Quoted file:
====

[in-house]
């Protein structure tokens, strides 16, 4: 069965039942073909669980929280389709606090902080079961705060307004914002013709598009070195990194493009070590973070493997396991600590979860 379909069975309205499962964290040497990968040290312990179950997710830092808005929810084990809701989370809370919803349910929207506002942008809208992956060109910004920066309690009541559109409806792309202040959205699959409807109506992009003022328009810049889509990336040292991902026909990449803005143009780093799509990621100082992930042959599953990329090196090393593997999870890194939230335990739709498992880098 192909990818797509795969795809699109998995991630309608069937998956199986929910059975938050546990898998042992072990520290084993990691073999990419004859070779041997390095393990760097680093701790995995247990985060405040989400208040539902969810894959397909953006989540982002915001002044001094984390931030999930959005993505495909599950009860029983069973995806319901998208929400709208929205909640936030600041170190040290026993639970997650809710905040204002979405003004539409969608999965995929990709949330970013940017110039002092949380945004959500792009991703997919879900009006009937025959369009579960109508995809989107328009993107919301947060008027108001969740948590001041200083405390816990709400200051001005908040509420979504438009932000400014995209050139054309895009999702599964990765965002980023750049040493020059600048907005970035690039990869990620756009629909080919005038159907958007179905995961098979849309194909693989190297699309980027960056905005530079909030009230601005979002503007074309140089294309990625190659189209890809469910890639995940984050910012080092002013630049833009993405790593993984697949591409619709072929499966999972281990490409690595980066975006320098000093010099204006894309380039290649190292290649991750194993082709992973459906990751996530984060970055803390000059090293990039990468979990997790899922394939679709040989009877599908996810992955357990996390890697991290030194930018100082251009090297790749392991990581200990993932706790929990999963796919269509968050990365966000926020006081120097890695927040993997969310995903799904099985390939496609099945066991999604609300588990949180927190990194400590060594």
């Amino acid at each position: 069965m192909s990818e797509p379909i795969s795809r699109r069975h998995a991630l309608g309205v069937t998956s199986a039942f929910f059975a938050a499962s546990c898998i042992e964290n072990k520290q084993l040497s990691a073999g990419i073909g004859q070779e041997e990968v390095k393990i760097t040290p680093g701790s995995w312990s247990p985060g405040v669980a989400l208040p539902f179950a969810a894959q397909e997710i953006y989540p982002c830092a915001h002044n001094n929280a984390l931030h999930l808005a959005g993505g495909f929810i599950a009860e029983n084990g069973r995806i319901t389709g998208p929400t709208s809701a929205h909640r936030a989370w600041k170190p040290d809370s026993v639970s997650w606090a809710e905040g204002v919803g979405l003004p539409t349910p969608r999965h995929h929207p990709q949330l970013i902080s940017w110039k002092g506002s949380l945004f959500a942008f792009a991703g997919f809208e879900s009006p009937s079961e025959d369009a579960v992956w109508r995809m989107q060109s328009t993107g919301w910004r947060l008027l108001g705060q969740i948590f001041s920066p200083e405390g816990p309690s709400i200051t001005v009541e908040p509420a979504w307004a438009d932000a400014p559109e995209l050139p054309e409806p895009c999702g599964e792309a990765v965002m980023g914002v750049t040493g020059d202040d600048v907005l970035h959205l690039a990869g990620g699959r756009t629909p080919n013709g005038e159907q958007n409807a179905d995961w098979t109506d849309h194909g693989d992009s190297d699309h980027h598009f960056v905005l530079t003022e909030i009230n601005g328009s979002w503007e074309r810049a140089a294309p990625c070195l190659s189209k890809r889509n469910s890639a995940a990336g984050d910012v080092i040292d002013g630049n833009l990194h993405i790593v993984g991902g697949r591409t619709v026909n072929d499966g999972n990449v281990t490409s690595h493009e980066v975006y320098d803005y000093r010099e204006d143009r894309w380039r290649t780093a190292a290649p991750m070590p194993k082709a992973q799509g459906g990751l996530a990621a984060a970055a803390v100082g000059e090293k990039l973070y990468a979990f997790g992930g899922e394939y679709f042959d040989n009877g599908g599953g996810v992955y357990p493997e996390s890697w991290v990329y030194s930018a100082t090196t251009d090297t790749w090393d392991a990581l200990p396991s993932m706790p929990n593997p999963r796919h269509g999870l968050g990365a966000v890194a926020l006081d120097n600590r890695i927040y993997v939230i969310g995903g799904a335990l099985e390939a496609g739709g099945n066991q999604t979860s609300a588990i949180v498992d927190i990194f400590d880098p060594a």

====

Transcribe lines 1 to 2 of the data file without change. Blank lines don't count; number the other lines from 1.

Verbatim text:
[in-house]
């Protein structure tokens, strides 16, 4: 069965039942073909669980929280389709606090902080079961705060307004914002013709598009070195990194493009070590973070493997396991600590979860 379909069975309205499962964290040497990968040290312990179950997710830092808005929810084990809701989370809370919803349910929207506002942008809208992956060109910004920066309690009541559109409806792309202040959205699959409807109506992009003022328009810049889509990336040292991902026909990449803005143009780093799509990621100082992930042959599953990329090196090393593997999870890194939230335990739709498992880098 192909990818797509795969795809699109998995991630309608069937998956199986929910059975938050546990898998042992072990520290084993990691073999990419004859070779041997390095393990760097680093701790995995247990985060405040989400208040539902969810894959397909953006989540982002915001002044001094984390931030999930959005993505495909599950009860029983069973995806319901998208929400709208929205909640936030600041170190040290026993639970997650809710905040204002979405003004539409969608999965995929990709949330970013940017110039002092949380945004959500792009991703997919879900009006009937025959369009579960109508995809989107328009993107919301947060008027108001969740948590001041200083405390816990709400200051001005908040509420979504438009932000400014995209050139054309895009999702599964990765965002980023750049040493020059600048907005970035690039990869990620756009629909080919005038159907958007179905995961098979849309194909693989190297699309980027960056905005530079909030009230601005979002503007074309140089294309990625190659189209890809469910890639995940984050910012080092002013630049833009993405790593993984697949591409619709072929499966999972281990490409690595980066975006320098000093010099204006894309380039290649190292290649991750194993082709992973459906990751996530984060970055803390000059090293990039990468979990997790899922394939679709040989009877599908996810992955357990996390890697991290030194930018100082251009090297790749392991990581200990993932706790929990999963796919269509968050990365966000926020006081120097890695927040993997969310995903799904099985390939496609099945066991999604609300588990949180927190990194400590060594």